The University of Saskatchewan’s main campus is situated on Treaty 6 Territory and the Homeland of the Métis.

Massive round of layoffs looms: colleges and units unaffected so far will soon see job cuts

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Provost and Vice-President Academic Brett Fairbairn (left) addresses university staff and students alongside Acting Vice-President Finance and Resources Greg Fowler at a town hall meeting Feb. 26 in Convocation Hall. It was the fourth update in a continuing series meant to brief campus on the university’s projected budget deficit.
Provost and Vice-President Academic Brett Fairbairn (left) addresses university staff and students alongside Acting Vice-President Finance and Resources Greg Fowler at a town hall meeting Feb. 26 in Convocation Hall. It was the fourth update in a continuing series meant to brief campus on the university’s projected budget deficit.

The University of Saskatchewan is gearing up to execute a second and more extensive round of job cuts between now and the end of April.

In recent months there have been a total of 50 jobs lost from 13 colleges and administrative units. By the end of April, the remaining 75 per cent of colleges and units that have so far gone unaffected will see layoffs.

There will be “quite a few more positions [lost] in the next round, but we don’t have an exact number,” Acting Vice-President of Finance and Resources Greg Fowler told reporters following a financial town hall meeting on campus Feb. 26.

As part of the university’s “workforce planning” initiative, central administrators have asked all college deans and unit managers to revamp their current employee structure. The plan is meant to combat a growing budget deficit projected to reach $44.5 million by 2016, if no pre-emptive actions are taken.

Employee salaries and benefits account for about 75 per cent of the university’s operating costs.

“We’re looking at making the bulk of the changes by the end of April,” Fowler said.

The 50 job losses already enacted have been mostly non-academic support staff and have come from the Division of Humanities and Fine Arts, dentistry, nursing, law, Edwards School of Business, Campus Safety, the Centre for Continuing and Distance Education, Consumer Services, Corporate Administration, Information and Communications Technology, the University Library, Student and Enrolment Services and the provost’s office.

The layoffs have resulted in $2.5 million in savings, while scrapping a planned increase to non-salary expenses — like travel budgets  — has saved an additional $2.5 million. The total $5 million saved amounts to just over 10 per cent of what is needed by 2016.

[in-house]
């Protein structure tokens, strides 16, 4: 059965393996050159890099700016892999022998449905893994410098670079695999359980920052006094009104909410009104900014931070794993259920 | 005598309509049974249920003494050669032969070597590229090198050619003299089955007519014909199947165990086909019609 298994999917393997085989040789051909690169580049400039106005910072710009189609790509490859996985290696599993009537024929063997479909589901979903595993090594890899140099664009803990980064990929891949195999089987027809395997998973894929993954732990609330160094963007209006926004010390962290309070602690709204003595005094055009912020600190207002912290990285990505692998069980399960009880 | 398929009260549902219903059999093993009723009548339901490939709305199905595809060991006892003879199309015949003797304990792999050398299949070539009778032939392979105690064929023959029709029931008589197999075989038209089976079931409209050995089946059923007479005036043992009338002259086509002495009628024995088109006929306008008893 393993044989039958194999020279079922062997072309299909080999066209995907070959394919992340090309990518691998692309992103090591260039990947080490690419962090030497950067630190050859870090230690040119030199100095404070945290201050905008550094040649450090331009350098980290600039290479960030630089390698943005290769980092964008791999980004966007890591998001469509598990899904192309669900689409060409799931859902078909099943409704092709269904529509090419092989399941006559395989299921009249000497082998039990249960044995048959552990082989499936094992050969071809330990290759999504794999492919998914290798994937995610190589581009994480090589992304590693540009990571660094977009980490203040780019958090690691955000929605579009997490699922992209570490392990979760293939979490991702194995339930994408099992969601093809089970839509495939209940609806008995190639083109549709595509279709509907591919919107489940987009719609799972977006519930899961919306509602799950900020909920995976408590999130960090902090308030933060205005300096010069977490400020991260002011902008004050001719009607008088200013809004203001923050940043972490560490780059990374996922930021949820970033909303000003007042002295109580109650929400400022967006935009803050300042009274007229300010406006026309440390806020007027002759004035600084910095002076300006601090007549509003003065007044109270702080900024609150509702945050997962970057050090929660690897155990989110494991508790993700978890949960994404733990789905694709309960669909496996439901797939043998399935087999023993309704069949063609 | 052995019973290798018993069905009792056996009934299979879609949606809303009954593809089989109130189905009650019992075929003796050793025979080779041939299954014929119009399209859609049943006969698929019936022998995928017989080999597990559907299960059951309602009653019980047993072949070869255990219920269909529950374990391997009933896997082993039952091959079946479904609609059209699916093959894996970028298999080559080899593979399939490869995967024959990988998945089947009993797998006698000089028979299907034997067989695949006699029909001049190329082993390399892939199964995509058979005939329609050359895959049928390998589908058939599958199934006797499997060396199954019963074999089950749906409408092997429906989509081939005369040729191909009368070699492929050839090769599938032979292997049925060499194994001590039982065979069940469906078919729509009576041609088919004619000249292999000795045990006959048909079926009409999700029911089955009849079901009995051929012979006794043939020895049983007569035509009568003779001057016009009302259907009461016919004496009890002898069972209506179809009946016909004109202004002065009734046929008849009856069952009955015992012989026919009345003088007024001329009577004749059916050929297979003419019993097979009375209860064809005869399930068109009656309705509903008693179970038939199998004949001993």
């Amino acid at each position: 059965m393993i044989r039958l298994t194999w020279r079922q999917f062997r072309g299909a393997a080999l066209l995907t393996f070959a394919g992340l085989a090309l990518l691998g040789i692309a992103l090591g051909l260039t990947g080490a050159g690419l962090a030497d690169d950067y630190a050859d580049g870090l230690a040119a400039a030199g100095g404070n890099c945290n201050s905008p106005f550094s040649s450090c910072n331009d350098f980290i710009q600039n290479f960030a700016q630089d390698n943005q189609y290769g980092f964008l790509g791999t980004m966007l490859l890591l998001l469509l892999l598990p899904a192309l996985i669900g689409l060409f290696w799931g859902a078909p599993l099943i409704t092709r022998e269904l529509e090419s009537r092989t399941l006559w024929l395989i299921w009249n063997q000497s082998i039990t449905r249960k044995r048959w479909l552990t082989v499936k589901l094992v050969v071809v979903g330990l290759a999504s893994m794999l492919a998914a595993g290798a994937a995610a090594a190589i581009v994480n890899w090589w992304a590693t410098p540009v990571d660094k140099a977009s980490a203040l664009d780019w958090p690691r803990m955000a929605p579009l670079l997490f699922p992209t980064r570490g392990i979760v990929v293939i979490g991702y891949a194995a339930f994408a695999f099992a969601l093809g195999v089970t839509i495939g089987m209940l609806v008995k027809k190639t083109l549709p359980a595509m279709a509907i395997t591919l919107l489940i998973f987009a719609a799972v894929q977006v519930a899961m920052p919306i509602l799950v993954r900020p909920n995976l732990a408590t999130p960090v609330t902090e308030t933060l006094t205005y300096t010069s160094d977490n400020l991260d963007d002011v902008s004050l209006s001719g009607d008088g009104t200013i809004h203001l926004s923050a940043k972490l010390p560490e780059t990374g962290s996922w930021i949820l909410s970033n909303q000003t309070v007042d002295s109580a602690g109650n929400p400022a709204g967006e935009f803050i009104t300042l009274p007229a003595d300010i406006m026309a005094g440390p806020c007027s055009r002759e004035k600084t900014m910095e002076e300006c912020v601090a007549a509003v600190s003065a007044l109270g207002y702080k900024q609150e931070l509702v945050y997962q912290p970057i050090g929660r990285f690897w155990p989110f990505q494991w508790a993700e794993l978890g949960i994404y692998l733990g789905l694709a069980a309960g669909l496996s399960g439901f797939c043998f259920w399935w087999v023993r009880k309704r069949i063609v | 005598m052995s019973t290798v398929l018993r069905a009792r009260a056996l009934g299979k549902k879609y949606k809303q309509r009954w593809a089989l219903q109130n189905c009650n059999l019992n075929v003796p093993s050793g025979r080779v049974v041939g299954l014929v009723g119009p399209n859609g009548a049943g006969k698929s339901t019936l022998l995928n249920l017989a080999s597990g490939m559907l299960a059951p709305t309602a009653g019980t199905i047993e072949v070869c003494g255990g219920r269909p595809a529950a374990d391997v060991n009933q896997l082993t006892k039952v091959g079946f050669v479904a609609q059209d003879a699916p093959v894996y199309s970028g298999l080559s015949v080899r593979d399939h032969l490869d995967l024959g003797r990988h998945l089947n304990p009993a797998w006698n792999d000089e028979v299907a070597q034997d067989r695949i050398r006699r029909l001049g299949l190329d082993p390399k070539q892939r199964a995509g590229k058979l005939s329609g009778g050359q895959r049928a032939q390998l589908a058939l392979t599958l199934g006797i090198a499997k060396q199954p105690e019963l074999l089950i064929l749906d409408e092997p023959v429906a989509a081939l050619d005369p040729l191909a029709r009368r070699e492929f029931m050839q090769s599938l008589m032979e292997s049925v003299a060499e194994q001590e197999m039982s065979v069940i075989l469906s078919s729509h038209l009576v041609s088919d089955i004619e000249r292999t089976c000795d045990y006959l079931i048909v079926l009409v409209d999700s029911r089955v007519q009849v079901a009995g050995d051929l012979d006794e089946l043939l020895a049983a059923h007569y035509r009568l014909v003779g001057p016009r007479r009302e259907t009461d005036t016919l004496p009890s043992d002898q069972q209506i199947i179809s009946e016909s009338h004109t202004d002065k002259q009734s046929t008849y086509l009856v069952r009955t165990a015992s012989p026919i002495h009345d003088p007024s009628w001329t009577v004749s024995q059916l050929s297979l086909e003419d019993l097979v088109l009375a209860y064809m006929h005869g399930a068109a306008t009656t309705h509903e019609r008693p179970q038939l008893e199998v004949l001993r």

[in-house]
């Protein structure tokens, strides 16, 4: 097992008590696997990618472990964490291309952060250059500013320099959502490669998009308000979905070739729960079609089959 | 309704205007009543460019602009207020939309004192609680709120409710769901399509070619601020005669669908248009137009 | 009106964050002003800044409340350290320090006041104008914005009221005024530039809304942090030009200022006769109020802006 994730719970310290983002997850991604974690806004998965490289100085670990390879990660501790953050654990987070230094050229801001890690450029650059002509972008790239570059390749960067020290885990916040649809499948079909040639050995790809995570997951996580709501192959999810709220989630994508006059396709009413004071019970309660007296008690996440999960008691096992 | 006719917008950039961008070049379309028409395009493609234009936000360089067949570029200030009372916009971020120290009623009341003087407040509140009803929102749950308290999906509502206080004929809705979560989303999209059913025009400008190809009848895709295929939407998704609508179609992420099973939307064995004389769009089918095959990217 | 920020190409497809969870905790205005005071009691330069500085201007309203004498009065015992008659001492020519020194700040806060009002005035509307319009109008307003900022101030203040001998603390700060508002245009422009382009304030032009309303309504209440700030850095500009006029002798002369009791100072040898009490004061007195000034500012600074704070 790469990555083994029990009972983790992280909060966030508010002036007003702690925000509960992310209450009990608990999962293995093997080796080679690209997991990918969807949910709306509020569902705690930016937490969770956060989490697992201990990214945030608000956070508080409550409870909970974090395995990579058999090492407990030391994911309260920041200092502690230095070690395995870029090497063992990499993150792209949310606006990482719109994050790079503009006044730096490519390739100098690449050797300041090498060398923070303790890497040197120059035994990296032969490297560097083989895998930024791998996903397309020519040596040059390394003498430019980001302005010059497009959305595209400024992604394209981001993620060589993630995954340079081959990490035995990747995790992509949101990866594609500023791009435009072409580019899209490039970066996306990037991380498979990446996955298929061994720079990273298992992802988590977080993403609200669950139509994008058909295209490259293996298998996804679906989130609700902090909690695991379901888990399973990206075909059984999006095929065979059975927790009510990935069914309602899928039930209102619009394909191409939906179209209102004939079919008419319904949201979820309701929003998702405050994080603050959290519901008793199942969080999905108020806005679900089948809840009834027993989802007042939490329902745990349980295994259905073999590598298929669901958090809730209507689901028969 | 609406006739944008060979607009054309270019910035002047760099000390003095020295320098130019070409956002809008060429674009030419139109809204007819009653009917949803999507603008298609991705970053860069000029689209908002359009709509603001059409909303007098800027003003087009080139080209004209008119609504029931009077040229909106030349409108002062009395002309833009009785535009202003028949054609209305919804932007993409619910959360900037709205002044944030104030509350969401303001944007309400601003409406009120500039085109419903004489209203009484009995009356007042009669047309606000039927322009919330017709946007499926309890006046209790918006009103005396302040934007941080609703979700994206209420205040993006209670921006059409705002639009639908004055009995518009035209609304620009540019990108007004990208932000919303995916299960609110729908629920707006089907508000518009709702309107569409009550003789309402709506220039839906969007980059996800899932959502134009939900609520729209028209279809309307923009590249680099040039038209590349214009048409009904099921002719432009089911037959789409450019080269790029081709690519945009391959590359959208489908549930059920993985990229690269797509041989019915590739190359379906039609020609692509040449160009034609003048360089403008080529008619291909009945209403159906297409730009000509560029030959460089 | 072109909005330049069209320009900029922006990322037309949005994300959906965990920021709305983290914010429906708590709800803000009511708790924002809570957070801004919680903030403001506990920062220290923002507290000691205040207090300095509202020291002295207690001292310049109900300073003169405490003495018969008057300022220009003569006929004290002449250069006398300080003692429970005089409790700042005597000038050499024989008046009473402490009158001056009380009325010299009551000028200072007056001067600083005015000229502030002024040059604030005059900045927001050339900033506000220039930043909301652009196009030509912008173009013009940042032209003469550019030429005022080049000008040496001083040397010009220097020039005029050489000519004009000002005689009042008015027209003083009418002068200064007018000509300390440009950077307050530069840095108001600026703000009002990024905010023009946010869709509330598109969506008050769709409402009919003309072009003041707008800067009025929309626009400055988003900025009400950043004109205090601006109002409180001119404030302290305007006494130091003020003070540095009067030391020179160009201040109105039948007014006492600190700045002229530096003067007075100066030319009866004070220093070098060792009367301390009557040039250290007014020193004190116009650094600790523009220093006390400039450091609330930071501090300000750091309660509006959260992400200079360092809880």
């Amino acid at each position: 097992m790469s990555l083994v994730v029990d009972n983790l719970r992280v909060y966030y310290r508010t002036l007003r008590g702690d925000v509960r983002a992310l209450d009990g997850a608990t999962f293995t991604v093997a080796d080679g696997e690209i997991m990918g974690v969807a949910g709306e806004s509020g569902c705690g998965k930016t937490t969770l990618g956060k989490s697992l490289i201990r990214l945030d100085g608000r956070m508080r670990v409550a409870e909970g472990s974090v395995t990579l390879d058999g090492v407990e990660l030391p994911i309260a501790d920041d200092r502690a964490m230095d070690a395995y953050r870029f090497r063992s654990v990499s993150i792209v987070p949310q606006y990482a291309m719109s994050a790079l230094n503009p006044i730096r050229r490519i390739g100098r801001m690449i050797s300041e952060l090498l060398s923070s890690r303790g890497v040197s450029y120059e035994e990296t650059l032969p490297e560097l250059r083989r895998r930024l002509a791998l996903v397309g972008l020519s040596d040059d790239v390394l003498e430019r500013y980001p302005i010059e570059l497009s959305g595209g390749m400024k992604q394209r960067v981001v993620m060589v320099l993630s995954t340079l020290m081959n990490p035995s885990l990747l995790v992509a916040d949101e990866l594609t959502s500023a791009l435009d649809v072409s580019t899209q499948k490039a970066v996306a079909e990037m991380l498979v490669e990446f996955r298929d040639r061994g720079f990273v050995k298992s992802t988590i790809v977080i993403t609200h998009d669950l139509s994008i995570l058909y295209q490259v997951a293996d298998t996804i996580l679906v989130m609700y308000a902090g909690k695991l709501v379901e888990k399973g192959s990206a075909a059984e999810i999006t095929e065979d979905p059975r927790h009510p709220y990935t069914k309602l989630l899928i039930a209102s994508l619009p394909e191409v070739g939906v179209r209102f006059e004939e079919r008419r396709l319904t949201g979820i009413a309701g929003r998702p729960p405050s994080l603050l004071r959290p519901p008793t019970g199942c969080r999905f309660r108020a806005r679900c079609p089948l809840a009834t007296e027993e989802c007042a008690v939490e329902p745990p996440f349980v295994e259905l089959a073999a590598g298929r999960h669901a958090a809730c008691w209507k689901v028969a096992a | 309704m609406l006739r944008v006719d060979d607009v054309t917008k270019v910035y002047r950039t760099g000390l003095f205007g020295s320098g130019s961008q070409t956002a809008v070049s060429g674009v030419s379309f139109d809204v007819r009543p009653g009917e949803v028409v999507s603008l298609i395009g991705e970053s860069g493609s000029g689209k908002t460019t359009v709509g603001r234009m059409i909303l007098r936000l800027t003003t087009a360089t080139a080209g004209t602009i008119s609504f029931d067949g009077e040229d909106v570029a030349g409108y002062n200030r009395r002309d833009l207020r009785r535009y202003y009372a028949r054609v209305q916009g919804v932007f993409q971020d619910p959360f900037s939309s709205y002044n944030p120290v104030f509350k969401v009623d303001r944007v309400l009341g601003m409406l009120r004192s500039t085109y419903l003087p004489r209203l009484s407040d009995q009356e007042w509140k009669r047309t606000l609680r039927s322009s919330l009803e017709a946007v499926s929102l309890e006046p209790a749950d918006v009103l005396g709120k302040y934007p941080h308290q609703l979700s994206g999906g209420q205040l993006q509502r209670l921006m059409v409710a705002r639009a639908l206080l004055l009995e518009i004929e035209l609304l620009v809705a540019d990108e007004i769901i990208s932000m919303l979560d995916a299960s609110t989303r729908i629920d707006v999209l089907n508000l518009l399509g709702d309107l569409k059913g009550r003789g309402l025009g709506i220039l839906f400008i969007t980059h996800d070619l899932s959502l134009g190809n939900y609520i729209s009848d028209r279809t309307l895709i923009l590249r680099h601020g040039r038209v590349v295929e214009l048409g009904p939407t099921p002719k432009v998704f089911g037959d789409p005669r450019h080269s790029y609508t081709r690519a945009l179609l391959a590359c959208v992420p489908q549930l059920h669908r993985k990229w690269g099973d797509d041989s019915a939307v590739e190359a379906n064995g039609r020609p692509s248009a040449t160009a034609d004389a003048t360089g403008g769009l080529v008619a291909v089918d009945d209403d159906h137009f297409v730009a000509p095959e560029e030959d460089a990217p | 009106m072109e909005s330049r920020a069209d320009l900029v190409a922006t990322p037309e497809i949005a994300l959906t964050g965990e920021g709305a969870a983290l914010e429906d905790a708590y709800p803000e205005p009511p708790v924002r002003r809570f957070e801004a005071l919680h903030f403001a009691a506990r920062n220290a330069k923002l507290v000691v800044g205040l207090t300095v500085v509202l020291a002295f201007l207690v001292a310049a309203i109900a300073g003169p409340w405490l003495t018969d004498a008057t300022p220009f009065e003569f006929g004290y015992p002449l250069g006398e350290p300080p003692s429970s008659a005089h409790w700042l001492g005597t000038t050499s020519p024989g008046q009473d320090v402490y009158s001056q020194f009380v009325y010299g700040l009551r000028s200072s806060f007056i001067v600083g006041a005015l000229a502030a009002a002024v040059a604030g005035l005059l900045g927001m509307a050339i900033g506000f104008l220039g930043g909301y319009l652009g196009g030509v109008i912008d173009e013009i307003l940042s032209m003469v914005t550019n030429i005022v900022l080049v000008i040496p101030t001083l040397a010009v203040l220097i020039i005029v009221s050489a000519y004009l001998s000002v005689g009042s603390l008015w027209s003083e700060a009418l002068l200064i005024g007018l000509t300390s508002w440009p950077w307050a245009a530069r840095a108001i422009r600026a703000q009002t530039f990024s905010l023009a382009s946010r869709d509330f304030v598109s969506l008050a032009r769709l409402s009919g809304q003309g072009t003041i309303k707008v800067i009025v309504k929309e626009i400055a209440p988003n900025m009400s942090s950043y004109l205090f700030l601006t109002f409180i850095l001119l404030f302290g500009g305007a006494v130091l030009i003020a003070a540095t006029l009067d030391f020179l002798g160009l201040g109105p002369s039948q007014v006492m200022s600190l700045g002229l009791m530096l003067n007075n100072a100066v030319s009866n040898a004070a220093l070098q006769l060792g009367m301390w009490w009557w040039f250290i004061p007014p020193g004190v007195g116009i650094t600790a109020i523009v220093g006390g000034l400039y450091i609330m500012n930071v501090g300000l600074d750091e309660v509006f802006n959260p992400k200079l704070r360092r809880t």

Fowler would not speculate on how much the university is looking to save as a result of the next round of layoffs, but pointed to Facilities Management as an example of a “larger” unit that will undergo significant job cuts.

“We have our consultants working with them to look at positions and work through some of the options for them to reduce their workforce,” he said.

The university has hired Meyers Norris Penny, an accounting and financial consulting firm, to provide transitional counselling services to all laid off employees. The transition counsellors are trained to safely escort laid-off employees off campus.

“The time that they spend with this transition expert is really [focused] around helping them work through their emotions,” said Barb Daigle, associate vice-president of human resources, at the town hall meeting.

“First reaction is anger, then shock and denial. People sometimes want to have an argument, and some get really angry…. I’ve seen people stand up and throw things or put their fist through a wall. People do not want to have those kind of reactions in front of their [former] co-workers, in front of their friends or in front of their [former] bosses.”

The counsellors are asked to remain with laid off employees until it is safe for them to drive, or until they arrange for a taxi. If requested, employees can return to campus after a day or two to say goodbye to co-workers or arrange a farewell gathering.

As for TransformUS, the university’s initiative to reallocate funds according to program rankings, an announcement will be made next week regarding the composition of the two task forces that will lead the plan. Once members are in place, they will begin to rank programs according to a set of priorities that has yet to be determined.

One undergraduate and one graduate student will sit on each task force. The task forces’ final reports — which will include recommendations to administrators on which university programs should receive increased funding, which should see reduced funding, which should merge with other programs or be cut — are due to the president by November 30.

“In addition to TransformUS and workforce planning, we are also looking at ways to become more efficient, primarily in our administrative functions, such as our travel and expense system, streamlining our procurement processes, reducing or eliminating internal billings, and reviewing our fee-for-service activity,” Fowler said.

The next financial town hall will be held on May 23, 2013 from 12-1 p.m. in Convocation Hall. It will be the fifth in the ongoing series of financial updates.

The layoffs to date
  • Centre for Continuing and Distance Education: 1
  • Campus Safety: 1
  • Corporate Administration: 2
  • College of Dentistry: 2
  • College of Nursing: 2
  • Provost’s Office – Institutional Planning and Assessment: 2
  • Information and Communications Technology: 2
  • College of Law: 3
  • Arts & Science – Division of Humanities and Fine Arts: 5
  • Edwards School of Business: 5
  • Student and Enrolment Services Division: 6
  • Consumer Services: 7
  • University Library: 12


Photo: Raisa Pezderic/The Sheaf

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